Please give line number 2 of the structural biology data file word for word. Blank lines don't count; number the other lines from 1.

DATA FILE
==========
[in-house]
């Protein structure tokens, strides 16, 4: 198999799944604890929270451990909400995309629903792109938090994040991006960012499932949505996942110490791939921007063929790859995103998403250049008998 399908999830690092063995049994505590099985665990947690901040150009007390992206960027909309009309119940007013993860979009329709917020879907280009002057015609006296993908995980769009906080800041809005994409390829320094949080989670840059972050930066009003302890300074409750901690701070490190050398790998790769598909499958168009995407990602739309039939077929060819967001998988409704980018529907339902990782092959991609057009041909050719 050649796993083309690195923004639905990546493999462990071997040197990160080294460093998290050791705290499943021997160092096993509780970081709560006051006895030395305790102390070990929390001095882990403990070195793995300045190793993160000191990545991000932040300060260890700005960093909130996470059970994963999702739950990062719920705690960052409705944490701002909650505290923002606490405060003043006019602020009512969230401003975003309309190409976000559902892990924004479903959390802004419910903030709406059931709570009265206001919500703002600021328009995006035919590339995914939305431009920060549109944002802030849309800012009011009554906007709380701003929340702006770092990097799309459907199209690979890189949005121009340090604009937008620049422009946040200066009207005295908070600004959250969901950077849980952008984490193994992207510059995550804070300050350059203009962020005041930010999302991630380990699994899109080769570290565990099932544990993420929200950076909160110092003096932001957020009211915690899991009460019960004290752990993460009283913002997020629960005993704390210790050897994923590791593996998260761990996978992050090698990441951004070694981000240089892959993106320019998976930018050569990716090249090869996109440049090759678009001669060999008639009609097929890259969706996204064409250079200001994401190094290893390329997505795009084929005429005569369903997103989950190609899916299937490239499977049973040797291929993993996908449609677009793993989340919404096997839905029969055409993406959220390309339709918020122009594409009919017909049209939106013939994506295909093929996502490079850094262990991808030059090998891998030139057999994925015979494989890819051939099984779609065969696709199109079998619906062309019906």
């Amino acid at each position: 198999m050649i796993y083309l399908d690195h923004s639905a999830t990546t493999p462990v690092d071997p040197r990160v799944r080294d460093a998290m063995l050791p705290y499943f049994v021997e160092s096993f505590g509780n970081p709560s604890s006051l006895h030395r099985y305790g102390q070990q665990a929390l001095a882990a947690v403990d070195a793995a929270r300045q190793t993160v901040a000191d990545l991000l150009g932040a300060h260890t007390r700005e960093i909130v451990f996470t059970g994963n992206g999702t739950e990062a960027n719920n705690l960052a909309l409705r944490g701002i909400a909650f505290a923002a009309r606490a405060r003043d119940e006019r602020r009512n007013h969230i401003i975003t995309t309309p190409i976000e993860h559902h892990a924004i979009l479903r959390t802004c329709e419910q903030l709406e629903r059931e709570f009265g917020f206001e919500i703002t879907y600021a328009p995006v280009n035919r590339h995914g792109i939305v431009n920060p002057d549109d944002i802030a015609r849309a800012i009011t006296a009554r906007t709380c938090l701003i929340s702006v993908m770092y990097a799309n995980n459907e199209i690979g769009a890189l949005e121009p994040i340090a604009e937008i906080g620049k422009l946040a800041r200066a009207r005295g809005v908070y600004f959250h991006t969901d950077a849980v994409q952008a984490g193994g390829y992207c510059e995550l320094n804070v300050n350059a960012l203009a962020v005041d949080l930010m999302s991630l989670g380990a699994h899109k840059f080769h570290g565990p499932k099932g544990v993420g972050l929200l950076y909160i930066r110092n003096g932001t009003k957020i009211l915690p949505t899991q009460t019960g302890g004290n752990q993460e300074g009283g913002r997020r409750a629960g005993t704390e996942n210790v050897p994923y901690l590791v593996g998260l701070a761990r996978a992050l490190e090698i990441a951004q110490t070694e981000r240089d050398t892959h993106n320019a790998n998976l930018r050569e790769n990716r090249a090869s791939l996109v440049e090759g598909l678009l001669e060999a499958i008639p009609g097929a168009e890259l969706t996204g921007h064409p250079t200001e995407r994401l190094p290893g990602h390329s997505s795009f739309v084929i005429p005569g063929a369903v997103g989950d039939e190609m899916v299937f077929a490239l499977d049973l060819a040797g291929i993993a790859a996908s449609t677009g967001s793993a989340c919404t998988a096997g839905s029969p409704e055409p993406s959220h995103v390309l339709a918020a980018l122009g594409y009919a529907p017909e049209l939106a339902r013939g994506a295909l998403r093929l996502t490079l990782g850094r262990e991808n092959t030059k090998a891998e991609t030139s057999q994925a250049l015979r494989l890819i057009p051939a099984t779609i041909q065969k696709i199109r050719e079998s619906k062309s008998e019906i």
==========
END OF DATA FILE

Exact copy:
């Protein structure tokens, strides 16, 4: 198999799944604890929270451990909400995309629903792109938090994040991006960012499932949505996942110490791939921007063929790859995103998403250049008998 399908999830690092063995049994505590099985665990947690901040150009007390992206960027909309009309119940007013993860979009329709917020879907280009002057015609006296993908995980769009906080800041809005994409390829320094949080989670840059972050930066009003302890300074409750901690701070490190050398790998790769598909499958168009995407990602739309039939077929060819967001998988409704980018529907339902990782092959991609057009041909050719 050649796993083309690195923004639905990546493999462990071997040197990160080294460093998290050791705290499943021997160092096993509780970081709560006051006895030395305790102390070990929390001095882990403990070195793995300045190793993160000191990545991000932040300060260890700005960093909130996470059970994963999702739950990062719920705690960052409705944490701002909650505290923002606490405060003043006019602020009512969230401003975003309309190409976000559902892990924004479903959390802004419910903030709406059931709570009265206001919500703002600021328009995006035919590339995914939305431009920060549109944002802030849309800012009011009554906007709380701003929340702006770092990097799309459907199209690979890189949005121009340090604009937008620049422009946040200066009207005295908070600004959250969901950077849980952008984490193994992207510059995550804070300050350059203009962020005041930010999302991630380990699994899109080769570290565990099932544990993420929200950076909160110092003096932001957020009211915690899991009460019960004290752990993460009283913002997020629960005993704390210790050897994923590791593996998260761990996978992050090698990441951004070694981000240089892959993106320019998976930018050569990716090249090869996109440049090759678009001669060999008639009609097929890259969706996204064409250079200001994401190094290893390329997505795009084929005429005569369903997103989950190609899916299937490239499977049973040797291929993993996908449609677009793993989340919404096997839905029969055409993406959220390309339709918020122009594409009919017909049209939106013939994506295909093929996502490079850094262990991808030059090998891998030139057999994925015979494989890819051939099984779609065969696709199109079998619906062309019906």